We analyzed data from more than 150 insurance companies to help you find affordable home insurance in Arizona.
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The average cost of home insurance in Arizona is $1,283 per year (about $107 per month). While this is less than the national average, Arizonans should still be sure to get quotes from as many insurance companies as possible to ensure they receive the best price.
Unlike car insurance, homeowners insurance isn't controlled by state legislation. Even so, major gaps exist in home insurance rates on a state-by-state basis including Arizona. Policy prices in states may vary based on the total number and value of homeowners claims filed in that particular state, and depend on the value of the belongings and structures covered by the policy.
Get an idea of homeowners insurance costs in Arizona by reviewing the below data.
Home insurance prices in Arizona vary depending on the insurance company you use. ACA sells the cheapest home insurance in Arizona — just $713 each year. This is less than the state average price of $1,283, offering a $569 discount on average policy costs statewide. Individual rates may vary depending on coverage options and the value of the dwelling being insured.
Begin your search for a home insurance policy by checking out the cheapest Arizona home insurance companies, listed below.
|Insurance Company||Average Yearly Rate in Arizona|
The amount of homeowners coverage you select has an impact on your insurance premiums. In Arizona, maintaining $100K dwelling coverage costs an average of $677 per year, while carrying dwelling coverage up to $400K costs $1,737 each year.
|Coverage Level||Average Annual Cost|
Arizona homeowners have a lot of decisions to make when shopping for a homeowners insurance policy, including how much their deductible should be. The deductible is the total dollar amount that the insured contributes toward a covered loss. The deductible level you choose can change how much you pay in insurance premiums.
When picking a deductible, remember that the higher your deductible is, the lower your insurance rates will be. This means that those seeking lower insurance costs will want to consider a higher homeowners deductible. Remember that your homeowners deductible should not be set at an amount that you would have difficulty paying in the event of a loss.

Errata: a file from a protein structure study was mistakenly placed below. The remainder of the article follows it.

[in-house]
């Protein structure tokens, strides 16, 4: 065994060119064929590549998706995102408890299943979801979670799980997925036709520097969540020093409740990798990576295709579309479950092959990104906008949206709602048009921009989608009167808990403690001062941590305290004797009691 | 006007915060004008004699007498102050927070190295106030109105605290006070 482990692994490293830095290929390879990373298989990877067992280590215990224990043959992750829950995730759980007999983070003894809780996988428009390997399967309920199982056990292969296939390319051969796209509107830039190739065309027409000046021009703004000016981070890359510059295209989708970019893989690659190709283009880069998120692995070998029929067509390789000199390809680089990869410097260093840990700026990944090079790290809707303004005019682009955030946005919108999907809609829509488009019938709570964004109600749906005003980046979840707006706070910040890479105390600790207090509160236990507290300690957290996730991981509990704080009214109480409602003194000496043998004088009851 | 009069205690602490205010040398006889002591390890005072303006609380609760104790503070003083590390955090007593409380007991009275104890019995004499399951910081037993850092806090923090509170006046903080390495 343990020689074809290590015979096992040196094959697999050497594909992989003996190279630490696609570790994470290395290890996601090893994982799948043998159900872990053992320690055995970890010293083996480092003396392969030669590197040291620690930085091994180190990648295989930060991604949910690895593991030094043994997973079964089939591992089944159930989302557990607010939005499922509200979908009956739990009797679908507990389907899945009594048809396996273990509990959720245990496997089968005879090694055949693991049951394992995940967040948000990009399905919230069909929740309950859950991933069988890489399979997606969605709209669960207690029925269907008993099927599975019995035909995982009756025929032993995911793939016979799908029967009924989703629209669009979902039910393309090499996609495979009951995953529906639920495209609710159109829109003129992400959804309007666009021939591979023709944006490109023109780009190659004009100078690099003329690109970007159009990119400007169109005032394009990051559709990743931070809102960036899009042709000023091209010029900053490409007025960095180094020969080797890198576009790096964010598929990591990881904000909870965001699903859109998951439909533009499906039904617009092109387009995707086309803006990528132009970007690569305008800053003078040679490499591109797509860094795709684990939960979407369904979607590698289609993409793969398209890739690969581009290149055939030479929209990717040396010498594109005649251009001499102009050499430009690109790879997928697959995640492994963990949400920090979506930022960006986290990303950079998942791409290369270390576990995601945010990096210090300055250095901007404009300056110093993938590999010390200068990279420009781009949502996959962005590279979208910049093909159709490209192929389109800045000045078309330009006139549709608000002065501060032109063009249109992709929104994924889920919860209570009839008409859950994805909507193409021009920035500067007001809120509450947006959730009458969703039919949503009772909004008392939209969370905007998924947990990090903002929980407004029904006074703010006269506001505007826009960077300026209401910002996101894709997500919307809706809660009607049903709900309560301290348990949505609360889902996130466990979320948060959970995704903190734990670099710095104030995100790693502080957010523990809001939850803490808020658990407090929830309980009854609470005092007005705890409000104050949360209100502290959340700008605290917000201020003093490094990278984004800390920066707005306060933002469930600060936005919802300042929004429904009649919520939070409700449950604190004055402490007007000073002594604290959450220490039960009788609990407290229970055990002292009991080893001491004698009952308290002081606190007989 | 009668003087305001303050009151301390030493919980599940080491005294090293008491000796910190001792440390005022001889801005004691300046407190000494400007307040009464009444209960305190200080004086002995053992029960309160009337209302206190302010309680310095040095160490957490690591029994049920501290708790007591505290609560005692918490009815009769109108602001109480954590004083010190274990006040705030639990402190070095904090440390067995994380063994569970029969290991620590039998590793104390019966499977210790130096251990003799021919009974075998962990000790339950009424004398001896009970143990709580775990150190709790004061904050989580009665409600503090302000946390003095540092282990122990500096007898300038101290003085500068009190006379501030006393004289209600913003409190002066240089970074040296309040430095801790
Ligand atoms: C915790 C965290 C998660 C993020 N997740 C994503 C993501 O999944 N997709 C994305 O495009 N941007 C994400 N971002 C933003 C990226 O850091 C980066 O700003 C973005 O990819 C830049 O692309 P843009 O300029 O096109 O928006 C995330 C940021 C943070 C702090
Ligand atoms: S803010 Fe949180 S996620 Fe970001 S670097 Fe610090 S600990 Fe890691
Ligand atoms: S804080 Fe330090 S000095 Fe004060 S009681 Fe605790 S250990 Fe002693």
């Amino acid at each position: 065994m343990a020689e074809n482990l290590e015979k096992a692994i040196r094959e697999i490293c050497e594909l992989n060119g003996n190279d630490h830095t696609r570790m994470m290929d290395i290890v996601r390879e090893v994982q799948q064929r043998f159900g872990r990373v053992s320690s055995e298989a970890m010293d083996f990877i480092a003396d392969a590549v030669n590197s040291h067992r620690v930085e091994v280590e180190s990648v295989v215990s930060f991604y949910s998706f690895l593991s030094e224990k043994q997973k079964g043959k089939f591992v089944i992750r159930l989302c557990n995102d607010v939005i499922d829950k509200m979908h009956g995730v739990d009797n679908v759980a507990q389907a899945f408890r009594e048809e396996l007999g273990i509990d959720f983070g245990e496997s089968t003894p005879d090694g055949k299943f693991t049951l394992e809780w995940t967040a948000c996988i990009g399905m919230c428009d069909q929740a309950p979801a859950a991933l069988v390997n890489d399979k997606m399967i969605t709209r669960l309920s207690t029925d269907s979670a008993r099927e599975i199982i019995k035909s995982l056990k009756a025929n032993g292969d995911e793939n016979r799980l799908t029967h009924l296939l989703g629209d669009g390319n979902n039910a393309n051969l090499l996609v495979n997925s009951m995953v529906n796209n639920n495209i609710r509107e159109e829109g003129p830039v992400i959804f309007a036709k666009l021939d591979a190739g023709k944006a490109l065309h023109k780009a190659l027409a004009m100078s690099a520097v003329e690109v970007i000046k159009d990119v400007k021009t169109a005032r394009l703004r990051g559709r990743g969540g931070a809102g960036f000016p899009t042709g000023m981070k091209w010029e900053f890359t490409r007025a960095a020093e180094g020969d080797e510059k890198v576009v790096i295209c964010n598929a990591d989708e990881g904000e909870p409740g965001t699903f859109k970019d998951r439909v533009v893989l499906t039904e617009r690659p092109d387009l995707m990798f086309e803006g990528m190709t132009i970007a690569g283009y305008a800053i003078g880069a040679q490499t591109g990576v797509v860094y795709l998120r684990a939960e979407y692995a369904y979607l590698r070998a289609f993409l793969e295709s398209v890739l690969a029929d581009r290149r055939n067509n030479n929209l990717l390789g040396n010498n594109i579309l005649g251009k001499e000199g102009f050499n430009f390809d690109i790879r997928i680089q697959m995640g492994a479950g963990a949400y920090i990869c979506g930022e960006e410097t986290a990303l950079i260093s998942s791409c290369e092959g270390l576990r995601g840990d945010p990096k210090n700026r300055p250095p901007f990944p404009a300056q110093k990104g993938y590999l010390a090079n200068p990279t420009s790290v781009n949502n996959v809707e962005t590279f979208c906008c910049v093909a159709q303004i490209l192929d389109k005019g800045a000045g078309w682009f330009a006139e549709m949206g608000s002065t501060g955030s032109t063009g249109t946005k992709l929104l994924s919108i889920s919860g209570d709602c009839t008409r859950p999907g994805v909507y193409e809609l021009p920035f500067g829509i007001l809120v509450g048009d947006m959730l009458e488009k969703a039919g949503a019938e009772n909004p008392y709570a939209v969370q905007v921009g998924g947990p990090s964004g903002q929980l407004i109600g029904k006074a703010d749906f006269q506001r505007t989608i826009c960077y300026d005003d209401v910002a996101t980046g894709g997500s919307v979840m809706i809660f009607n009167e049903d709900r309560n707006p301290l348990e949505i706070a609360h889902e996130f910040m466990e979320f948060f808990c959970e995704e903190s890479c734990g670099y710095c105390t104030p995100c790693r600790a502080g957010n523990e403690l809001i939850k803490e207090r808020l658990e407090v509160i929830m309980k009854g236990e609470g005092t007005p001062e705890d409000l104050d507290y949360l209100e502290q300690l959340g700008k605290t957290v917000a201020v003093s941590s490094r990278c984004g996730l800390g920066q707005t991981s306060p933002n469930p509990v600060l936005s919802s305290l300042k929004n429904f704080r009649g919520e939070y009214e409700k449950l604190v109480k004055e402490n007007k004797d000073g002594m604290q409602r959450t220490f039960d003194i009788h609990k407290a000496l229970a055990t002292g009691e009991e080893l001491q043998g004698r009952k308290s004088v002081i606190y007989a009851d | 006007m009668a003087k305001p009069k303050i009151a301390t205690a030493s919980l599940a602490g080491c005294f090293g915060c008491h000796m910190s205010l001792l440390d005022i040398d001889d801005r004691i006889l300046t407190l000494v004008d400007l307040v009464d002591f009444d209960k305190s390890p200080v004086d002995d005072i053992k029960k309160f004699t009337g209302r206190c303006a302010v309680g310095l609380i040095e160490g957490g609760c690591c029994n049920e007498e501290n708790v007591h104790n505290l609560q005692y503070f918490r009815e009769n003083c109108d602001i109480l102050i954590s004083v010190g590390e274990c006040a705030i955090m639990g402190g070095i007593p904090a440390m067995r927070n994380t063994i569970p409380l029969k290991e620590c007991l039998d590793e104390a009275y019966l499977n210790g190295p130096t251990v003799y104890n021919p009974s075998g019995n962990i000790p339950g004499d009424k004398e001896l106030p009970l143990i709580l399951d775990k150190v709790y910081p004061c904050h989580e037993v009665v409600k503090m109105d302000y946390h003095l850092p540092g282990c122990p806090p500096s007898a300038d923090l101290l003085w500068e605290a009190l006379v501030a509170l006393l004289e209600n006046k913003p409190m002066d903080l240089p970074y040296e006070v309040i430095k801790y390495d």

The chart below outlines the average rates affiliated with most deductibles.
|Deductible Tier||Average Annual Homeowners Insurance Rate|
Not all Arizona cities have the same home insurance rates. Rates are determined based on city-specific variables like the number of claims filed in the immediate area, meaning your ZIP code could have a major impact on how much you pay.
The cheapest home insurance rates in Arizona are in Oro Valley. The average homeowners insurance policy in Oro Valley runs only $1,078 per year — $205 less than the statewide average. The below cities have the most affordable home insurance in Arizona.
|City||Average 12-Month Home Insurance Rate|
Looking for info on homeowners insurance in a specific city? Check out our breakdown of populous Arizona cities:
To trim a few dollars from your insurance costs, consider purchasing both your car and home insurance policies from one company. A home and car insurance bundle in Arizona can lead to substantial savings on car insurance. Purchasing bundled policies in Arizona leads to average annual savings of $156.
Avg. Annual Rate (No Bundle)
Avg. Annual Rate (w/ Bundle)
Annual Savings ($)
Annual Savings (%)
While there is no state law requiring home insurance, most mortgage agreements will dictate that you maintain coverage. Even if yours doesn't, it's generally a good idea to protect your assets.
Yes — GEICO provides home insurance in Arizona as well as renters, car, and other forms of insurance.
Fire damage is covered by every standard home insurance policy in the state of Arizona. If a fire destroyed your home, your homeowners insurance company would cover the damage to your property up to your policy limits. The prevalence of wildfires in Arizona underlines the importance of sufficient homeowners insurance: 8% of Arizona households are considered at risk of suffering damage from a wildfire, and 165,356 acres were burned in the state in 2018.*
In addition to paying for damages — up to your policy limits — your home insurance policy may cover additional living expenses if your home is deemed unlivable. Fire-related damages that will not be covered by your home insurance provider is intentional damage (arson) or damage to a vacant home. It's worth contacting your insurance company to confirm it covers wildfire-related damage, especially if you live in a high-risk area.
*Source: Insurance Information Institute
Flood damage is not covered by homeowners insurance policies. To insure your Arizona home against flood damage, acquire insurance through FEMA's National Flood Insurance Program (NFIP) or via a private insurer.
Flood insurance coverage from private companies may vary, but NFIP flood insurance covers:
If the value of your personal property and home exceeds these limits, consider purchasing a flood insurance policy from our partners at Neptune for additional protection.
The Zebra is not an insurance company. We publish data-backed, expert-reviewed resources to help consumers make more informed insurance decisions.
The Zebra’s insurance content is written and reviewed for accuracy by licensed insurance agents.
The Zebra’s insurance content is not subject to review or alteration by insurance companies or partners.
The Zebra’s editorial team operates independently of the company’s partnerships and commercialization interests, publishing unbiased information for consumer benefit.
The auto insurance rates published on The Zebra’s pages are based on a comprehensive analysis of car insurance pricing data, evaluating more than 83 million insurance rates from across the United States.